Endovascular Treatment of Thoracic Aortic Aneurysm Causing Life-Threatening Hemoptysis: Two Case Reports.
Hemoptysis is a common clinical self-limiting symptom; however, it also requires further questioning. It has many causes and the most common causes are acute and chronic bronchiectasis, tuberculosis, fungal infections, and cancer . However, thoracic aortic aneurysm (TAA) is one of the rarest causes, and hemoptysis is a very rare symptom for TAA. It results from penetrating the tracheobronchial tree; however, rupturing lung parenchyma is even a rarer situation. We present two cases with saccular thoracic aortic aneurysm which ruptured lung parenchyma that were presenting with massive hemoptysis and treated with thoracic endovascular aortic repair (TEVAR) along with 3rd month's imaging follow-up.
2. Case Reports
Two patients--a 73-year-old man (Case 1) and a 74-yearold man (Case 2)--presented with massive hemoptysis. Case 1 was admitted to the emergency service with massive hemorrhage from his mouth and nose. In his past history he had hypertension which had been known for 1 year, 30 pack years of cigarette smoking, and intermittent chest pain for the last 2 years. On examination, coarse crackles were present in the left upper lung zone, his blood pressure was 100/50 mmHg, and heart rate was 72 beats per minute. The hemoglobin level was 7 g/dL and C-reactive protein was 2.39 mg/dL. Case 2 was admitted to the emergency service with massive hemorrhage from his mouth. In his past history, he had hypertension and chronic obstructive lung disease, with 25 pack years of cigarette smoking. On examination, his blood pressure was 130/60 mmHg and heart rate was 138 beats per minute. The hemoglobin level was 9.2 g/dL and C-reactive protein was 10.4 mg/dL. The blood cultures were negative in both patients on admission. Patients were examined with contrast-enhanced thorax computed tomography (CT) for etiologic investigation and treatment planning. For case 1, CT exam revealed a 28 x 40 x 46 mm saccular TAA penetrating ruptured into the left lung upper lobe located behind the origin of the subclavian artery and, for case 2, a 22 x 24 x 26 mm saccular TAA with same futures; however, active contrast extravasation was not observed. Parenchymal hemorrhage was also observed in the left upper lung lobe in two patients especially for case 1 (Figure 1). Both patients underwent emergency TEVAR due to massive hemoptysis secondary to TAA. Under general anesthesia, right femoral artery was explored. Following diagnostic angiograms, Talent[TM] Stent-Graft System (World Medical, a division of Medtronic Vascular; Sunrise, Fla) was deployed to cover neck of aneurysm by aligning the subclavian artery origin, size 34/34 x 100 mm and 32/32 x 100 mm, respectively. Angiograms showed complete occlusion of the aneurysms and the procedures were terminated (Figure 2). Both patients were given a nonspecific treatment for possible infection prophylaxis during the following week. Contrast-enhanced thoracic CT examinations after 3 months showed that the aneurysms were totally occluded with thrombosis and the size of the aneurysms was significantly reduced and the lung parenchyma hemorrhages also disappeared (Figure 3).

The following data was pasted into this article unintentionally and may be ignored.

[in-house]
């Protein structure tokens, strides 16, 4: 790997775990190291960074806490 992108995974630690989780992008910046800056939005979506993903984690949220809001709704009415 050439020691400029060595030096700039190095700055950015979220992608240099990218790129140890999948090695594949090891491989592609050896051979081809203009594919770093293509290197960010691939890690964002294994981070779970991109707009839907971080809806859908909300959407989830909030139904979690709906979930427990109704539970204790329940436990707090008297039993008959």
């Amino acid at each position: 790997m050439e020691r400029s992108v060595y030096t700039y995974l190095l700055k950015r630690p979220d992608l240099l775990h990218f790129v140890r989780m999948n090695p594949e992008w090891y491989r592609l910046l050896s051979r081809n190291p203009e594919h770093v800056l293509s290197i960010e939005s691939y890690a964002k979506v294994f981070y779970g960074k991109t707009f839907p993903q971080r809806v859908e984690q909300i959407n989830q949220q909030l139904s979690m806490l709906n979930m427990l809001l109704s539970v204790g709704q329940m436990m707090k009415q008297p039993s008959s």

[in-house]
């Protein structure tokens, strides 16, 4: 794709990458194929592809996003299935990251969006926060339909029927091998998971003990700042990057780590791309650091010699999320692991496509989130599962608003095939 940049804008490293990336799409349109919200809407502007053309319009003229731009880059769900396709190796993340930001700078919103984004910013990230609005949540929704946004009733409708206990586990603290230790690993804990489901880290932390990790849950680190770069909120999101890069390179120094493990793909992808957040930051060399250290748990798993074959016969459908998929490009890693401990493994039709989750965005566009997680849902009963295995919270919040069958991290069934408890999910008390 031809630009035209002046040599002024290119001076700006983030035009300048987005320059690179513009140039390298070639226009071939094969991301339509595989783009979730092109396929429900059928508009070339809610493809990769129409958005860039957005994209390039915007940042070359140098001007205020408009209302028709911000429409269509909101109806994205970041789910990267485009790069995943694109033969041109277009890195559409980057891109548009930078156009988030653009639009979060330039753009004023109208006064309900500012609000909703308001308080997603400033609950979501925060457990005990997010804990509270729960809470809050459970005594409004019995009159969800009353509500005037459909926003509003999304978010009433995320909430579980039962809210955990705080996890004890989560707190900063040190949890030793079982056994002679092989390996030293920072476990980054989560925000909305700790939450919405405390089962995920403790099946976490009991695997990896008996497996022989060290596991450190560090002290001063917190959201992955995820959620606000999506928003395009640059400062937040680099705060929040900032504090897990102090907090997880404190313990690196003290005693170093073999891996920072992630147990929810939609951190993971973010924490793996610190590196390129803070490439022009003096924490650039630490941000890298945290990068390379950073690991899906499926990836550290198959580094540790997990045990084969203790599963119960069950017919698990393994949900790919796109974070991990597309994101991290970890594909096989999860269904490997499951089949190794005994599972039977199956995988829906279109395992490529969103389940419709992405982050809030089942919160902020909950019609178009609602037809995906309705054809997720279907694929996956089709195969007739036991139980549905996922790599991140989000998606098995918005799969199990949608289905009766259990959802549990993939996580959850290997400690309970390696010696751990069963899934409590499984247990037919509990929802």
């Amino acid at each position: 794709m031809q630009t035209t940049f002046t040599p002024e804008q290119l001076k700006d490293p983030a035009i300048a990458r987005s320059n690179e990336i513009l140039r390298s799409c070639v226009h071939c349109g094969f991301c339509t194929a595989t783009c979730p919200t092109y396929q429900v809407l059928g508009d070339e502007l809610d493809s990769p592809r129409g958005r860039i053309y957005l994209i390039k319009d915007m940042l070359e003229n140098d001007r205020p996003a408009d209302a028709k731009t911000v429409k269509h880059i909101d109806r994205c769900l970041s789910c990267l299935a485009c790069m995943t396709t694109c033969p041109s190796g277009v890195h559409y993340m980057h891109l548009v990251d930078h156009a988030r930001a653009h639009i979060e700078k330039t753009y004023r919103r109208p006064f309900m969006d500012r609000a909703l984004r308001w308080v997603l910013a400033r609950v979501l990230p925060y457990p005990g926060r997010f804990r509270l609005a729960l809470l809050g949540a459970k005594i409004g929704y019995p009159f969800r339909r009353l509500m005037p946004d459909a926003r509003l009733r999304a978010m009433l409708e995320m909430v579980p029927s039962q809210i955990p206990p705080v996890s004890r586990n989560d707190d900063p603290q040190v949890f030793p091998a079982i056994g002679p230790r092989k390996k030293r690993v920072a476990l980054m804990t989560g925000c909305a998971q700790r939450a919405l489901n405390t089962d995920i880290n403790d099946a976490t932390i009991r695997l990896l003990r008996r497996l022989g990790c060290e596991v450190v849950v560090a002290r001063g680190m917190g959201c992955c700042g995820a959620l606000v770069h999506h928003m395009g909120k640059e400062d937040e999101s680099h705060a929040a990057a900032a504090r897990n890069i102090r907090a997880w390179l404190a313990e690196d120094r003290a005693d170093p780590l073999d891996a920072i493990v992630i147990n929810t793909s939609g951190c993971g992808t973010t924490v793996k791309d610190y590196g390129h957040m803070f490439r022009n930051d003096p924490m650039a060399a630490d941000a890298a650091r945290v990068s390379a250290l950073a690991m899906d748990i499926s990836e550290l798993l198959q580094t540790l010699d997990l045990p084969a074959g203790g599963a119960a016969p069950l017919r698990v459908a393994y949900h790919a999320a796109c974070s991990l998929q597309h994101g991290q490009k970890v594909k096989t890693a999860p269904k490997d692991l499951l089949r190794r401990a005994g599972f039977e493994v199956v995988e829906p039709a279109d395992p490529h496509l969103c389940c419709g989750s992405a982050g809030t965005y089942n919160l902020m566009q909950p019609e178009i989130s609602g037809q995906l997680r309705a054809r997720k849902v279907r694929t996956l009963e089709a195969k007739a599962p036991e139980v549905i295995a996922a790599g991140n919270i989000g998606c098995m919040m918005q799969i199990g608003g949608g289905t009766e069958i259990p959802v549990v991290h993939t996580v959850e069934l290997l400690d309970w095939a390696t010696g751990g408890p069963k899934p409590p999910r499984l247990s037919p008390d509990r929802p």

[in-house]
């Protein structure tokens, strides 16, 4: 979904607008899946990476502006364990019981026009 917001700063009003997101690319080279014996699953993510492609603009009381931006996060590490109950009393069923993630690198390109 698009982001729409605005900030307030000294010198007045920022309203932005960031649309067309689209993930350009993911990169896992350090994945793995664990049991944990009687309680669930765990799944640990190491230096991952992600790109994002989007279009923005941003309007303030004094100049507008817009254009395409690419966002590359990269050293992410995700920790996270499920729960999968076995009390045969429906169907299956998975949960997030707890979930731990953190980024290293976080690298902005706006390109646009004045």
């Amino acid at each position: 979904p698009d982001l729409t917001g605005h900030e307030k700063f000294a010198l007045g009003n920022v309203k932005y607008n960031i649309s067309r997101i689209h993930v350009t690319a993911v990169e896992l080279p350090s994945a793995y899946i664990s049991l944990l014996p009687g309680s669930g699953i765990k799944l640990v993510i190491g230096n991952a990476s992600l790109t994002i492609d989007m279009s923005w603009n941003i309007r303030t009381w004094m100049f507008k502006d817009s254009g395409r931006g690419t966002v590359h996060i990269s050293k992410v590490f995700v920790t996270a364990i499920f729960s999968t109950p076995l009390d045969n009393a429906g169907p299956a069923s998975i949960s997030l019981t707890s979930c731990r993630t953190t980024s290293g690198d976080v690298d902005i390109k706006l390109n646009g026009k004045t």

Hemoptysis is a common symptom in clinical practice. It is usually self-limiting and it has many causes which are acute and chronic bronchiectasis, tuberculosis, fungal infections, and cancer . It should be investigated; particularly massive life-threatening hemoptysis requires a thorough clinical and radiological evaluation. Aortobronchial fistula is one of the most dangerous causes of life-threatening massive hemoptysis. Most reported cases of aortobronchial fistula are postoperative, after the implantation of a prosthetic vascular graftin thethoracicaorta. However, theaortobronchialfistula secondary to thoracic aortic aneurysm is an uncommon entity .
Thoracic aortic aneurysms develop slowly and usually show a clinically silent course. This makes it difficult to diagnose them. Clinical symptoms change whether rupture or unrupture. Clinical symptoms are pain in the chest, back pain, hoarseness, cough, shortness of breath, or rarely dysphagia in unrupture period; when it was ruptured, patients presented with sharp, sudden pain in the back and chest and difficulty in breathing. If it is ruptured tracheobronchial tree or lung parenchyma, patients will admit likely massive life-threatening hemoptysis. TAA should be kept in mind especially in patients with massive hemoptysis
Descending TAAs account for approximately 30-40% of thoracic aortic aneurysms and fusiform form is common shape of them. Causes of descending TAAs include atherosclerosis, cystic medial necrosis, chronic dissection, and aortitis . Saccular aneurysms are rarely encountered form of the aorta aneurysm and they have a more varied etiology, including aortic infection, degeneration of a penetrating atherosclerotic ulcer, trauma, and previous aortic surgery . We did not find any evidence of infection in our patients. In our two elderly patients with smoking and hypertension history, the etiology of these aneurysms may be secondary to lesions of atherosclerotic ulcerous plaques.